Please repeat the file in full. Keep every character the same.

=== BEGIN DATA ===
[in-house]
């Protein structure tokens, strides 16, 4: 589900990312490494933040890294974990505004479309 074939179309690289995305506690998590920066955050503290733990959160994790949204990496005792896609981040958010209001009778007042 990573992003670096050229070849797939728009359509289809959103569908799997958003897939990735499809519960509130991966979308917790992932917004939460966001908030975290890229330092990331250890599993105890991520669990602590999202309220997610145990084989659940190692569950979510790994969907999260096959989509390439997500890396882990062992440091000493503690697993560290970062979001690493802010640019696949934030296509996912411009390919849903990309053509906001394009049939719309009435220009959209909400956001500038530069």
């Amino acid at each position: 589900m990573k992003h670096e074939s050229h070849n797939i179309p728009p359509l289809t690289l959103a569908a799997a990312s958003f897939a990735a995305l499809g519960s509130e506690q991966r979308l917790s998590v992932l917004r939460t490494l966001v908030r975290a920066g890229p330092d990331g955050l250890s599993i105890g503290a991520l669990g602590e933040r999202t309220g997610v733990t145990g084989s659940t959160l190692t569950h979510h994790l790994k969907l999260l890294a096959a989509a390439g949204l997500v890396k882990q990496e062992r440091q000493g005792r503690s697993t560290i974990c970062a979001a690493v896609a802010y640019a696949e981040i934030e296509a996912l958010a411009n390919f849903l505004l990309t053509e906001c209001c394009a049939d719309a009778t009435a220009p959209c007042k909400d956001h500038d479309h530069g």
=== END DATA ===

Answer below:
[in-house]
């Protein structure tokens, strides 16, 4: 589900990312490494933040890294974990505004479309 074939179309690289995305506690998590920066955050503290733990959160994790949204990496005792896609981040958010209001009778007042 990573992003670096050229070849797939728009359509289809959103569908799997958003897939990735499809519960509130991966979308917790992932917004939460966001908030975290890229330092990331250890599993105890991520669990602590999202309220997610145990084989659940190692569950979510790994969907999260096959989509390439997500890396882990062992440091000493503690697993560290970062979001690493802010640019696949934030296509996912411009390919849903990309053509906001394009049939719309009435220009959209909400956001500038530069």
């Amino acid at each position: 589900m990573k992003h670096e074939s050229h070849n797939i179309p728009p359509l289809t690289l959103a569908a799997a990312s958003f897939a990735a995305l499809g519960s509130e506690q991966r979308l917790s998590v992932l917004r939460t490494l966001v908030r975290a920066g890229p330092d990331g955050l250890s599993i105890g503290a991520l669990g602590e933040r999202t309220g997610v733990t145990g084989s659940t959160l190692t569950h979510h994790l790994k969907l999260l890294a096959a989509a390439g949204l997500v890396k882990q990496e062992r440091q000493g005792r503690s697993t560290i974990c970062a979001a690493v896609a802010y640019a696949e981040i934030e296509a996912l958010a411009n390919f849903l505004l990309t053509e906001c209001c394009a049939d719309a009778t009435a220009p959209c007042k909400d956001h500038d479309h530069g």